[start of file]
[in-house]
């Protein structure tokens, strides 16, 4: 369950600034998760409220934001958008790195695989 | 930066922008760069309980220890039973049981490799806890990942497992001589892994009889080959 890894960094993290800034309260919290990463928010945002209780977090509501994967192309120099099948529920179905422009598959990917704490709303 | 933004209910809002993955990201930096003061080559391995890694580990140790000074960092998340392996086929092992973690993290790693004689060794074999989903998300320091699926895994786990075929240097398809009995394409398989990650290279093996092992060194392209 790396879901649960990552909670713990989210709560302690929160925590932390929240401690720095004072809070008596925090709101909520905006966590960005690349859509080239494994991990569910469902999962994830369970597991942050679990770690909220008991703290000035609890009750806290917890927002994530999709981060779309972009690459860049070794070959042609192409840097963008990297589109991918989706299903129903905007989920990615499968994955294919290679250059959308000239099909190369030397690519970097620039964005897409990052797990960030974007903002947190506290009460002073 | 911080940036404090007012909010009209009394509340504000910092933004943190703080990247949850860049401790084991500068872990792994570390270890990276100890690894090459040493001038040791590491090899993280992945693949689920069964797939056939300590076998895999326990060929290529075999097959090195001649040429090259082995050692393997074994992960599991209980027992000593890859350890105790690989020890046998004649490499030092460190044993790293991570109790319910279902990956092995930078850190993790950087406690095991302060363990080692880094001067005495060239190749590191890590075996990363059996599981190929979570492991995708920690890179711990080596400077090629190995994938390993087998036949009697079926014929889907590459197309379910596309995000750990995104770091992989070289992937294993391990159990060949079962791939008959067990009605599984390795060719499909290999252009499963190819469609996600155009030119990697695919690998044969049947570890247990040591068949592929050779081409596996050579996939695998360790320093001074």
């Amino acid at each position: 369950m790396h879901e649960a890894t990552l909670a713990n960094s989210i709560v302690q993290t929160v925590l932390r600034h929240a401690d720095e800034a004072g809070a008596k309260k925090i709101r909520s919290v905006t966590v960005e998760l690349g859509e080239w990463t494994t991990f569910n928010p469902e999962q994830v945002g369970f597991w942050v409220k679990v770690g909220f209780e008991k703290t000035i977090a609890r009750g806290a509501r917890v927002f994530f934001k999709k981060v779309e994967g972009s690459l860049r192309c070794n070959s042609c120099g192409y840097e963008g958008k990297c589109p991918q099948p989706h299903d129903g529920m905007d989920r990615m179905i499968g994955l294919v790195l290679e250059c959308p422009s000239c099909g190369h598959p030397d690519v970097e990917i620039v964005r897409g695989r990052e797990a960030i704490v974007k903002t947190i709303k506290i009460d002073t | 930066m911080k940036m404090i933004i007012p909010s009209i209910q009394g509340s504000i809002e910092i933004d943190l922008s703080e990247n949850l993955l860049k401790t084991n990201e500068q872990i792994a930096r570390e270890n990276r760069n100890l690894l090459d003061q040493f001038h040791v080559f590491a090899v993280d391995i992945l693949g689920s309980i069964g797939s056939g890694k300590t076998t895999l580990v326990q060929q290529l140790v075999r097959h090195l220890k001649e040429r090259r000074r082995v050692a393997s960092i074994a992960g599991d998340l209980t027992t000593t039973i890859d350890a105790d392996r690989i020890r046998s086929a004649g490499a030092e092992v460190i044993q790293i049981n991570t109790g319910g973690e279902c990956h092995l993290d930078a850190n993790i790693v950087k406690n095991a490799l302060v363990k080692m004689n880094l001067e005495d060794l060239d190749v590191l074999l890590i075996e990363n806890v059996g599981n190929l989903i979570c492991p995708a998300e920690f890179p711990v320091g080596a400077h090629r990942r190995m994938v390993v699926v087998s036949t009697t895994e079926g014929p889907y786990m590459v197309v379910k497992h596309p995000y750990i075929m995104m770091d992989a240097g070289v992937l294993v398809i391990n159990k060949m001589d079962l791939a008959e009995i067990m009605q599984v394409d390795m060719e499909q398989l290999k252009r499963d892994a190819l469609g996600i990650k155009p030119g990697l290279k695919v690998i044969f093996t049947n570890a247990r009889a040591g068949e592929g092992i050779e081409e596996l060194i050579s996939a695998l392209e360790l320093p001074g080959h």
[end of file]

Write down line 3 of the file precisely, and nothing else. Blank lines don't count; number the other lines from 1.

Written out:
């Amino acid at each position: 369950m790396h879901e649960a890894t990552l909670a713990n960094s989210i709560v302690q993290t929160v925590l932390r600034h929240a401690d720095e800034a004072g809070a008596k309260k925090i709101r909520s919290v905006t966590v960005e998760l690349g859509e080239w990463t494994t991990f569910n928010p469902e999962q994830v945002g369970f597991w942050v409220k679990v770690g909220f209780e008991k703290t000035i977090a609890r009750g806290a509501r917890v927002f994530f934001k999709k981060v779309e994967g972009s690459l860049r192309c070794n070959s042609c120099g192409y840097e963008g958008k990297c589109p991918q099948p989706h299903d129903g529920m905007d989920r990615m179905i499968g994955l294919v790195l290679e250059c959308p422009s000239c099909g190369h598959p030397d690519v970097e990917i620039v964005r897409g695989r990052e797990a960030i704490v974007k903002t947190i709303k506290i009460d002073t | 930066m911080k940036m404090i933004i007012p909010s009209i209910q009394g509340s504000i809002e910092i933004d943190l922008s703080e990247n949850l993955l860049k401790t084991n990201e500068q872990i792994a930096r570390e270890n990276r760069n100890l690894l090459d003061q040493f001038h040791v080559f590491a090899v993280d391995i992945l693949g689920s309980i069964g797939s056939g890694k300590t076998t895999l580990v326990q060929q290529l140790v075999r097959h090195l220890k001649e040429r090259r000074r082995v050692a393997s960092i074994a992960g599991d998340l209980t027992t000593t039973i890859d350890a105790d392996r690989i020890r046998s086929a004649g490499a030092e092992v460190i044993q790293i049981n991570t109790g319910g973690e279902c990956h092995l993290d930078a850190n993790i790693v950087k406690n095991a490799l302060v363990k080692m004689n880094l001067e005495d060794l060239d190749v590191l074999l890590i075996e990363n806890v059996g599981n190929l989903i979570c492991p995708a998300e920690f890179p711990v320091g080596a400077h090629r990942r190995m994938v390993v699926v087998s036949t009697t895994e079926g014929p889907y786990m590459v197309v379910k497992h596309p995000y750990i075929m995104m770091d992989a240097g070289v992937l294993v398809i391990n159990k060949m001589d079962l791939a008959e009995i067990m009605q599984v394409d390795m060719e499909q398989l290999k252009r499963d892994a190819l469609g996600i990650k155009p030119g990697l290279k695919v690998i044969f093996t049947n570890a247990r009889a040591g068949e592929g092992i050779e081409e596996l060194i050579s996939a695998l392209e360790l320093p001074g080959h």